A common misapprehension made by those new to investing is that they need to have a sizeable amount of cash in order to begin their stock market journey. Not so.
Setting aside as little as £25 a month — roughly the same amount you might spend on two tickets to the cinema or perhaps a round of drinks at a pub — is sufficient for getting started.
Having decided what sacrifices you can make, here’s what you need to do next.
1: Open a stocks and shares ISA
The first step to beginning your journey is to open a tax-efficient stocks and shares account with an established broker. Choosing to hold your portfolio within an ISA wrapper is an absolute no-brainer since any money you make on the markets will be free from capital gains and income tax. What’s more, you will have access to your cash at all times (although tampering should really be avoided).
2: Sign up for regular savings plans
Recognising that normal commission costs can be prohibitive for those who are only able to save a little each month, most brokers now offer regular savings/investment plans. These allow you to invest on a monthly basis rather than being forced to build up a lump sum to then throw at the market in one go (which could be at exactly the wrong time if they happen to fall shortly afterwards).
Commission on purchases within a regular savings plan tend to be low — around £1-£1.50 per trade — or nothing at all if you’re opting for certain funds. As many experienced investors know, keeping costs as low as possible can have a hugely positive impact on eventual returns.
3: Consider cheap index trackers or exchange-traded funds.
After setting up a direct debit to transfer £25 into your stocks and shares ISA every month, the next step is to decide what to invest in. While this will ultimately depend on a sober evaluation of your financial goals, attitude to risk and how long you intend to stay invested for, an index tracker or exchange-traded fund — such as one that follows the FTSE 100 — can be a good place to start. As well as giving you exposure to, in this case, the biggest 100 companies listed on the London Stock Exchange, these products have very low management fees and pay dividends which can then be reinvested.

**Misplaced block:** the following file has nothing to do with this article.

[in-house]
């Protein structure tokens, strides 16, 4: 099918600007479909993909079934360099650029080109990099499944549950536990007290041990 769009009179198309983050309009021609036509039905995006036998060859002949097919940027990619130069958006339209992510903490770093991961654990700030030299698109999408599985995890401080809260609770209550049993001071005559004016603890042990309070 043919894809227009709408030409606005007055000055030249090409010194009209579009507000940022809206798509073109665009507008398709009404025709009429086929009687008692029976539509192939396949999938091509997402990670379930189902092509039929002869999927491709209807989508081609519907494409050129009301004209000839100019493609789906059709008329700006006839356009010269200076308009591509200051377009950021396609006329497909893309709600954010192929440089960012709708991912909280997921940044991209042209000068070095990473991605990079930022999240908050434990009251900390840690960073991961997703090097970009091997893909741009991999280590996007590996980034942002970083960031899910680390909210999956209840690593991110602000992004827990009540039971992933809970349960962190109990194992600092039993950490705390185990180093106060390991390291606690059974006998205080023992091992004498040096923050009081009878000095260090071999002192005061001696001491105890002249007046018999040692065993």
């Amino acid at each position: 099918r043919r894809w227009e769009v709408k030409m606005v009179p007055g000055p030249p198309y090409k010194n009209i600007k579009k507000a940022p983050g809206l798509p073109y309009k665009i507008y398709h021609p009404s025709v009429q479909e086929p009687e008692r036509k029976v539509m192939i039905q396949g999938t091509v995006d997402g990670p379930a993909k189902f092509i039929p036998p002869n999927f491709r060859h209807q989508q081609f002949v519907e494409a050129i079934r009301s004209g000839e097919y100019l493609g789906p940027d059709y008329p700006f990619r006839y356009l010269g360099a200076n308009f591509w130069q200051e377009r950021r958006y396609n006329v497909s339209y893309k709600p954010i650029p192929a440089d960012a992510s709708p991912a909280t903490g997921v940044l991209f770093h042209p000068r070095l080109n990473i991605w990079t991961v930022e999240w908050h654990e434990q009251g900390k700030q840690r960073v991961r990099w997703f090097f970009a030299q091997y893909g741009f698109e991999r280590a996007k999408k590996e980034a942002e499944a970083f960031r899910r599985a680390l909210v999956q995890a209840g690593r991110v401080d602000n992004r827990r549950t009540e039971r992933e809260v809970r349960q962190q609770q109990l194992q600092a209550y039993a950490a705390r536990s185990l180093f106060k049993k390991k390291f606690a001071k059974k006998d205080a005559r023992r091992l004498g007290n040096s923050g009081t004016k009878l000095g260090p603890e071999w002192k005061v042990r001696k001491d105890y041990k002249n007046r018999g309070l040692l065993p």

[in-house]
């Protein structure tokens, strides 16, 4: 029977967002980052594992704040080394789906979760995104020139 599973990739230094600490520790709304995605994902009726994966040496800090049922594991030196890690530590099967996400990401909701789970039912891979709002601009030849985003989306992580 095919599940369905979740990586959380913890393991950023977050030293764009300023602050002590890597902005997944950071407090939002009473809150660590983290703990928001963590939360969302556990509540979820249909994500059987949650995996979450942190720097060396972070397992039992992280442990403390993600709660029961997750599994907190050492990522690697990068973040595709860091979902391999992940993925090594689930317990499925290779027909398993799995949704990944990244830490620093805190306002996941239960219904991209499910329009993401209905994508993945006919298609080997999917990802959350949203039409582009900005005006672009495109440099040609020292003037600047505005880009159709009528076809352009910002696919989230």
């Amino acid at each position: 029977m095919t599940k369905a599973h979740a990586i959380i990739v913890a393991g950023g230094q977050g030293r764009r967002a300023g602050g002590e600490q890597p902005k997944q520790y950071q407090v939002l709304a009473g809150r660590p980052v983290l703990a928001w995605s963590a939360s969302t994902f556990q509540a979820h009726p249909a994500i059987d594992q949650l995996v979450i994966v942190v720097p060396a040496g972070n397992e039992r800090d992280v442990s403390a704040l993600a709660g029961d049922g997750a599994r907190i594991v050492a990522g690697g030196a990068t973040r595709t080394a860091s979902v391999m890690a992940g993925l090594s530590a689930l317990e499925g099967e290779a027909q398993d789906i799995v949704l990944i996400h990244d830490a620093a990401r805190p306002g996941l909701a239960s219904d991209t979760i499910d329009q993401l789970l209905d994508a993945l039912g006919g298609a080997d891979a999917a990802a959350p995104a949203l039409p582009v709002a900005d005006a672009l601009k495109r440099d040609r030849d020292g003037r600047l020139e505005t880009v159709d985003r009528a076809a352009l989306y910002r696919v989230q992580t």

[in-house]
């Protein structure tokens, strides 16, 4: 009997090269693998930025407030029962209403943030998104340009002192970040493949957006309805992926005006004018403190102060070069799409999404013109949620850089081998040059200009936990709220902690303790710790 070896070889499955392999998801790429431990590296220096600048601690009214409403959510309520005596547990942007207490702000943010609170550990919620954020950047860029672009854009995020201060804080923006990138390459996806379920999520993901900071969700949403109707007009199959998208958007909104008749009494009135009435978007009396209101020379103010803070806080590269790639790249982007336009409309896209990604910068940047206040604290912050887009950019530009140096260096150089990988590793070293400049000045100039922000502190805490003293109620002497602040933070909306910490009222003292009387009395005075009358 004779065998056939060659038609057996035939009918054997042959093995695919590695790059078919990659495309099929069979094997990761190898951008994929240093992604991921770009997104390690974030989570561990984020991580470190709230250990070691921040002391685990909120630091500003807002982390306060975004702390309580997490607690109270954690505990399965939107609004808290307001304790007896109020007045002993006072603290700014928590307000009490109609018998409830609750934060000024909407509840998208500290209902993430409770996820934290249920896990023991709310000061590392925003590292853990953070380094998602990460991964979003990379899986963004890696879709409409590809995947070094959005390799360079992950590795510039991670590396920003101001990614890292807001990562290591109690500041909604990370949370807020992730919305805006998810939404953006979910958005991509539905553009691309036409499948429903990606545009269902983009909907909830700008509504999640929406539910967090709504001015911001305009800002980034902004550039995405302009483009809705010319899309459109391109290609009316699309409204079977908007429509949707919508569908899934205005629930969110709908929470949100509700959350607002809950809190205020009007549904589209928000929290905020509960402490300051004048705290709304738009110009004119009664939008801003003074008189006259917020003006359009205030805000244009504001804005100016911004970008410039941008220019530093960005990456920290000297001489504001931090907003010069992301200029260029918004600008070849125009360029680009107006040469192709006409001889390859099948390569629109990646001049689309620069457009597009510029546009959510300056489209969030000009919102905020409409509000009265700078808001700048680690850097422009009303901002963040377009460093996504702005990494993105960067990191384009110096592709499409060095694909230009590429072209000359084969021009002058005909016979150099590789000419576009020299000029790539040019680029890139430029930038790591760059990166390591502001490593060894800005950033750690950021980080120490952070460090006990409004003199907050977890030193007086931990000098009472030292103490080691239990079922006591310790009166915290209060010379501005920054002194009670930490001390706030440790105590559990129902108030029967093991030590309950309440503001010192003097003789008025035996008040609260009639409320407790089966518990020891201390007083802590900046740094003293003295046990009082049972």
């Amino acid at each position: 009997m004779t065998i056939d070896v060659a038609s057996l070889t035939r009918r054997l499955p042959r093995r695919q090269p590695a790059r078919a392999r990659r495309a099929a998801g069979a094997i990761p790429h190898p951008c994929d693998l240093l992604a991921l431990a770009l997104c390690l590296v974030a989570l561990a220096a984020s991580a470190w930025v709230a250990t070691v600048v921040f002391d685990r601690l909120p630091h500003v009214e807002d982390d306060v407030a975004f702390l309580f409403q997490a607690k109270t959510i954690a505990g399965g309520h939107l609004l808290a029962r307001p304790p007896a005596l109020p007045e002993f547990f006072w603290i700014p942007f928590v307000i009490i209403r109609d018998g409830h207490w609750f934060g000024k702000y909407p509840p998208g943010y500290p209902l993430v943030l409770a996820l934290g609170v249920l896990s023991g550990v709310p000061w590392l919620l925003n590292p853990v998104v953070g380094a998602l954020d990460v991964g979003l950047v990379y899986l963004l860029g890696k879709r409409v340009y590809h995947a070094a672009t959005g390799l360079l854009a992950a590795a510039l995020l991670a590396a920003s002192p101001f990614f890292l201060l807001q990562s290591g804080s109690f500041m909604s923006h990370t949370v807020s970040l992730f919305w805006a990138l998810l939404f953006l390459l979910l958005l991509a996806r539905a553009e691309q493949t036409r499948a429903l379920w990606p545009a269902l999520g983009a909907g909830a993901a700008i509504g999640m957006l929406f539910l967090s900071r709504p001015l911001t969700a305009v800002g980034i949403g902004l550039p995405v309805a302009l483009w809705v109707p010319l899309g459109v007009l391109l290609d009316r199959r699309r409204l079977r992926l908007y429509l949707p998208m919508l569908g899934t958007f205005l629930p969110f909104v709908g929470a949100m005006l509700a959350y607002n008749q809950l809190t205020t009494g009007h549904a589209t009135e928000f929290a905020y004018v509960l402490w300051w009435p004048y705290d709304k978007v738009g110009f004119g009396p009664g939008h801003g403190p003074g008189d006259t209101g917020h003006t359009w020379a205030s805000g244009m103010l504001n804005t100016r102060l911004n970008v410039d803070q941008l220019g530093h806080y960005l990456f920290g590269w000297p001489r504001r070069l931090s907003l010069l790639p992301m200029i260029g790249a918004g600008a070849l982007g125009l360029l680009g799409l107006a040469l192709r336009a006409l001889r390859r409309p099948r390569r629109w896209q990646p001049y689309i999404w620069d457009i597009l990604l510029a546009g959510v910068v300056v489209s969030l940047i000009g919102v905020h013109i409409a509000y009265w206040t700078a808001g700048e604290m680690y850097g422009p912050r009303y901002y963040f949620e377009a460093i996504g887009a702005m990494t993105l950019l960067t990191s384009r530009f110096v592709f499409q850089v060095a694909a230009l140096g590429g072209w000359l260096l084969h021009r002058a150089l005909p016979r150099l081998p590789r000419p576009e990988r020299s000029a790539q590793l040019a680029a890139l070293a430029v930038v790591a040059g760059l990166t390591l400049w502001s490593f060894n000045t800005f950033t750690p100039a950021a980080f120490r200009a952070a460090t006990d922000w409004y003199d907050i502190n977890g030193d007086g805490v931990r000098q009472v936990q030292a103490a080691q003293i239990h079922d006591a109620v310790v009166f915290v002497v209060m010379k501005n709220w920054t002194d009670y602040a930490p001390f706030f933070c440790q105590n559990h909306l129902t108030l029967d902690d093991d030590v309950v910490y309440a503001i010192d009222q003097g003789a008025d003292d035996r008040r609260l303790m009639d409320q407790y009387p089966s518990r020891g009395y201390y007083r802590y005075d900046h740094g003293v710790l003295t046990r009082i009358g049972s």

While the number of index tracker/ETF providers is huge, two of the best known are iShares and Vanguard. The latter’s Life Strategy range allows those who have no desire to follow the market’s day-to-day movements the opportunity to build a diversified portfolio of shares and bonds, according to their risk appetite in one easy step.
4: Increase your monthly contributions (if possible)
Having begun your investing journey, the next step is to consider ways in which you might be able to increase the regular contributions to your stock and shares ISA.
This need not be complicated or punitive. Refraining from buying that expensive coffee on the way to work for just one day a week could probably add an extra £10-£20 to your regular monthly savings. It may not sound a lot but, thanks to the beauty of compounding (interest paid on interest), this sort of minor sacrifice can actually have a massive impact on your chances of becoming financially secure later in life.
Paul Summers has no position in any of the shares mentioned. The Motley Fool UK has no position in any of the shares mentioned. Views expressed on the companies mentioned in this article are those of the writer and therefore may differ from the official recommendations we make in our subscription services such as Share Advisor, Hidden Winners and Pro. Here at The Motley Fool we believe that considering a diverse range of insights makes us better investors.